Seemingly motivated by the April 27 incident in which home plate umpire Jeff Kellogg had to step in and tackle a fan on the field, the Orioles have beefed up security at Camden Yards by hiring private security guards, CSN Baltimore’s Rich Dubroff reports.
The guards will work in tandem with Baltimore City police officers in patrolling the lines before Orioles games and between innings.
“The club believes it is important to provide adequate support to discourage illegal fan behavior such as running onto the field as well as to quickly and effectively address any problems should they arise,” Orioles director of communications Greg Bader said in response.
The Orioles have had at least four people jump the fence and take the field during games this season. At least one, the Batman-wannabe from Opening Day, has been banned from the park for life.
The Yankees fell behind early to the Orioles on Sunday afternoon, a day after dropping both ends of Saturday’s doubleheader. Their game, as did every other game on Sunday with the exception of the Braves-Cardinals doubleheader, started at 3:05 or 3:10 EDT, a change Major League Baseball recently made to create fairness on the final day of the season.
Girardi is not a fan. Per the Associated Press:
It was cloudy at Camden Yards at 3:05 p.m., but late-afternoon games often make it difficult for batters to see pitches.
Girardi said, “Here’s the thing that bothers me: If it’s a sunny day you’re playing in shadows.”
He added, “If it’s the most important game of the year to get in, I don’t think that’s right.”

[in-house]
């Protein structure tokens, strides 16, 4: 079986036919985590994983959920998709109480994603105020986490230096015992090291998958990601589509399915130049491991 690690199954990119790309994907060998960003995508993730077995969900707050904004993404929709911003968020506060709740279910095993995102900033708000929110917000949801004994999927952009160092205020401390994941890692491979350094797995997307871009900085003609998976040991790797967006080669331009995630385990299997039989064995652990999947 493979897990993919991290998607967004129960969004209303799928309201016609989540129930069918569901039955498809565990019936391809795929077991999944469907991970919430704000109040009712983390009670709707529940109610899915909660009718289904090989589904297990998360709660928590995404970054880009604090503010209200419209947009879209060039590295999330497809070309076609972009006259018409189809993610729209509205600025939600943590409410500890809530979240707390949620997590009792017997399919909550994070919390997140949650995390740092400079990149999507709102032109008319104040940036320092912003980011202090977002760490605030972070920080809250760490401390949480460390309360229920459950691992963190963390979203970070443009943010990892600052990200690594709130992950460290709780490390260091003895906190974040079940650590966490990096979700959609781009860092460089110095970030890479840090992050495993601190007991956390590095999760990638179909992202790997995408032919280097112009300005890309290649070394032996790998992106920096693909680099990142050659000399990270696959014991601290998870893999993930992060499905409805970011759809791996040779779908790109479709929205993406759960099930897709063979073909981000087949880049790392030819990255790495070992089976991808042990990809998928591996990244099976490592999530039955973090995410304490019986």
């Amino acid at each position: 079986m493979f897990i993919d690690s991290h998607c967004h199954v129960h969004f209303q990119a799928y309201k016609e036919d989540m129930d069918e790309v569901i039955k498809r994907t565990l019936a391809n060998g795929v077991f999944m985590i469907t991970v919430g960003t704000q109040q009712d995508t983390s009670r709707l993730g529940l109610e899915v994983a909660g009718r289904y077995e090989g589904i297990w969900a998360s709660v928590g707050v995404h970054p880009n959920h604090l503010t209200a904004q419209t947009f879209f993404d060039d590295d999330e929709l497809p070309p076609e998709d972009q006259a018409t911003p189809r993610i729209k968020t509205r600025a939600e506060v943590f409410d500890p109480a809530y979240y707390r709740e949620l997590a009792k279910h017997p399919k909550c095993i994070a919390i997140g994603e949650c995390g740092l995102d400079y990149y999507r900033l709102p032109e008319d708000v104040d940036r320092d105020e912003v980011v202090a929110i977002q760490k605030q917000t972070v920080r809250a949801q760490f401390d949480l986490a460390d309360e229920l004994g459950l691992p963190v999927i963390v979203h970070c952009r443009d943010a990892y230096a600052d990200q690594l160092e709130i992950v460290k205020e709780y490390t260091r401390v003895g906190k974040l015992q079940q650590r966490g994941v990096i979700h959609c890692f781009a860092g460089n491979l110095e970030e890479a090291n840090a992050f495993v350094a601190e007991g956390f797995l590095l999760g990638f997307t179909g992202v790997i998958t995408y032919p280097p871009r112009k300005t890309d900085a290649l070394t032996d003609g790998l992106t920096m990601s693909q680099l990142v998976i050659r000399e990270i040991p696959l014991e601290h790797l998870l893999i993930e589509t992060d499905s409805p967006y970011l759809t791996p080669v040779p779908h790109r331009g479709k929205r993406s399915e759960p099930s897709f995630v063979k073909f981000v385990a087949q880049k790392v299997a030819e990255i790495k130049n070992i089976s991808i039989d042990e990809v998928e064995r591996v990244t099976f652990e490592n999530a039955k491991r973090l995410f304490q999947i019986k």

Understanding the idea is for every team to play at the same time, Girardi said, “Then play all night games.”
One wonders if MLB had scheduled Sunday’s slate of games for the night, if Girardi would have instead complained about batters losing fly balls in the stadium lights. Furthermore, both teams have to play in the same conditions.
Marlins outfielder Ichiro Suzuki was given an opportunity to play a new position in Sunday’s series finale against the Phillies. After the Phillies rallied to take a 6-2 lead in the seventh, the Marlins let Suzuki take the hill in the eighth. And, in news that surprises no one, he was impressive.
Though Suzuki gave up a run on two hits, he flashed a fastball that hit the mid-80’s and a breaking ball with some bite.
Suzuki, who turns 42 years old later this month, is 65 hits of 3,000 in his major league career. The Marlins are interested in bringing him back in 2016.